Weapons typically have a specific range – swords are best at medium ranges, daggers at close ranges. All weapons are good at their own ranges, plus/minus one square – you can use a sword at medium range, but it can also be used at medium close and medium far ranges, for example. A dagger can be used at close range, but also at medium-close range.
- Unarmed – Close
- Sword – Medium
- Dagger – Close
- Mace – Medium
- Axe – Medium
- Whip – Medium
- Polearm – Far
- Staff – Far
- Flail – Medium
- Improvised –
To move around outside of combat, type move <direction> to move in a specific direction, approach <person> to move toward a PC or NPC, or step <north/east/south/west> to move around the map one square at a time.
In combat, you can use step <direction> to move one square at a time or lunge <direction> to move two squares at a time. Lunging doesn’t -always- work, and sometimes you will only move one square. This will also deplete your MV, so watch out!
Step 5: Fighting With Style
Okay, so your weapon is drawn, you’re in range of your victim. To attack, you would enter something like:
attack <name | keyword> <location> <emote>
For example: attack woman head bops /woman on the head.
Might result in the message:
To attack with an offhand weapon, use the command dual in place of attack.
Your chances of hitting are based on your attack value, versus your opponent’s defense value.
You can attack the following locations: head, body, arms, hands, legs and feet. As combat stands now, attacking various locations doesn’t have any impact on damage. However, depending on what armor your victim is or isn’t wearing and where, it may be beneficial to attack unarmored locations.
When you attack, your attack can either hit, miss, graze the opponent or graze their armor. Hitting and missing are self explanatory.
Grazing the armor does a minor amount of damage to the opponent and also does damage to the target’s armor – do more damage, and eventually the armor will break.
Glancing/grazing hits are the likely result of fighting an opponent of approximately the same skill level. This will do minor damage. You may need to rely on strategy to get the upper hand and defeat your opponent.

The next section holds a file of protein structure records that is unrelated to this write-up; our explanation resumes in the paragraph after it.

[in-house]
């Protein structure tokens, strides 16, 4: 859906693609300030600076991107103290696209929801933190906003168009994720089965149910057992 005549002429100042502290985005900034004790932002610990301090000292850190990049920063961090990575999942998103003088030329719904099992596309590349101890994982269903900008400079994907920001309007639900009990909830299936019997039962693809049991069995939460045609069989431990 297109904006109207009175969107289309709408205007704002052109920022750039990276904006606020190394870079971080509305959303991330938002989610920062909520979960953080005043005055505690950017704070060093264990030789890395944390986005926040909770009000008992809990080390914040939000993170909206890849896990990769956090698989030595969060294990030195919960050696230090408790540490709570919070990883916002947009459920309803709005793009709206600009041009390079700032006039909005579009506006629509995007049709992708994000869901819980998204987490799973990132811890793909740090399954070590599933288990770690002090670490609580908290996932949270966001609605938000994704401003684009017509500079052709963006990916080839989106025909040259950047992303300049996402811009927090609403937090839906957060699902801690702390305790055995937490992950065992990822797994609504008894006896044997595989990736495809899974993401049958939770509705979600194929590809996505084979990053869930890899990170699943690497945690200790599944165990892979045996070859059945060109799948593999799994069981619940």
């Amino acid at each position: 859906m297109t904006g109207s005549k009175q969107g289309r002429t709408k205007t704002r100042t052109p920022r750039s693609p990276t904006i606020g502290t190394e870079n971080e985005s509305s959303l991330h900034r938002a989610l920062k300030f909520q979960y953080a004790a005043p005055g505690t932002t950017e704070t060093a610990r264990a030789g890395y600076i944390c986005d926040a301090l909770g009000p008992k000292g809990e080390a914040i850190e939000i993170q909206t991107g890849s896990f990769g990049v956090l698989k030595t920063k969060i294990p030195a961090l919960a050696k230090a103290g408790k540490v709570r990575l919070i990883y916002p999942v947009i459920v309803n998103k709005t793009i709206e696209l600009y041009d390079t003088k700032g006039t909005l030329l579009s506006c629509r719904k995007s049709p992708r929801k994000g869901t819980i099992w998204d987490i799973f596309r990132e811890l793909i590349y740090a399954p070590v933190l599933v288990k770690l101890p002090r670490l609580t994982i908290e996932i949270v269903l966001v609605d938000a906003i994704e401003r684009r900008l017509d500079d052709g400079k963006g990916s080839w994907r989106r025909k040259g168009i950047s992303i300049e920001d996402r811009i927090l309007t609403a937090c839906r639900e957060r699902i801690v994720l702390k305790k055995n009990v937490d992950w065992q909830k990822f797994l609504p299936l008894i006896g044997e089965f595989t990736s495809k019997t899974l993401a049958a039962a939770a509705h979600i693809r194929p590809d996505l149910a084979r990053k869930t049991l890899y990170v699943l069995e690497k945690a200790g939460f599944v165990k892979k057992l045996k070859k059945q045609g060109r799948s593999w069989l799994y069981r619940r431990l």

Once you’ve depleted your opponent’s HP, they’ll be knocked out of combat: they are now unconscious and at your mercy. You can arrest them, put them in humiliating positions, whatever you want!
If you want to kill someone, type finish. Please make sure you read all the policy notes on PK (player-killing) before you do this! If you’re fighting a mob, knocking them out of combat will automatically finish them.
Step 6: Avoiding Getting Hit
A command which is important to avoiding getting hit is the defend command. This command, like attack and dual, requires an emote to function:
For example, typing defend keeps her guard up. would result in something like:
Jaeela keeps her guard up.
The more you defend, the higher your defense value will go up – and therefore the harder you will be to hit. Every time you attack or move, you’ll deplete your MV. As your MV goes down, your chances of being hit are greatly increased, so be careful!
Step 7: Sparring
To safely fight with people whom you don’t want to kill, you can use the safe command instead:
safe <name | keyword> <location> <emote>
Note that safedual replaces dual for the use of an off hand weapon in safe combat.
You’ll see if you hit and if you do damage, but your opponent won’t take any actual HP damage. Instead, they take SubHP damage, which is viewable with the combat and score commands. After a while, you’ll eventually knock your opponent out of combat; they’ll be prone, but they won’t be killable.
This is the safest, easiest and most fun way to get more accustomed with the combat code! All you need is a friend to spar with.
Alternatively, if you can’t find anyone to spar with, there is another option:
Step 8: Fighting trainers.
There are fighting trainers, NPCs, who you can pay money to beat up.
There is a basic level trainer, a master level trainer, and a grandmaster level trainer. You can find them at Park Street Training Hall. It costs 25 silver each time to train with one of the trainers. Once they are brought down to half HP, they will boot you out of the room and the training session will be over.
The Training Hall can be found on Park Street, not far south of where it meets Church Street. To get there, from Church Square, type:
travel The Park Street Training Hall
give 25 silver to grandmaster/master/basic
You will be brought to a private room where you and your trainer can trade blows.
To get your trainer to switch weapons, type say <desired weapon>, and they will switch weapons. Be sure to do this outside of combat; it won’t work while you’re fighting.
Step 9: Other commands.
There are several other commands that can take up your actions that haven’t been discussed in depth yet.
- Pose/Emote: These synonymous commands will use up an action while in combat. Using the ‘say’ command does not.
- Protect: To guard someone, type protect <name>. To stop protecting them, type the command a second time. While protecting, you’ll try to defend them if they’re attacked, meaning that you could get hit in their stead.
- Flee: To escape the room that you’re fighting in, type flee <direction> <emote> . If there are enemies blocking that direction, you may not be able to flee.
- Disengage: To successfully disengage with an opponent, both parties need to disengage <emote>. If you do not use this command at the start of the round, it might not work without a second attempt.
- Surrender: Typing surrender will leave you at your opponent’s mercy.
Thanks to Bryne’s player for helping to make this handy dandy guide to combat!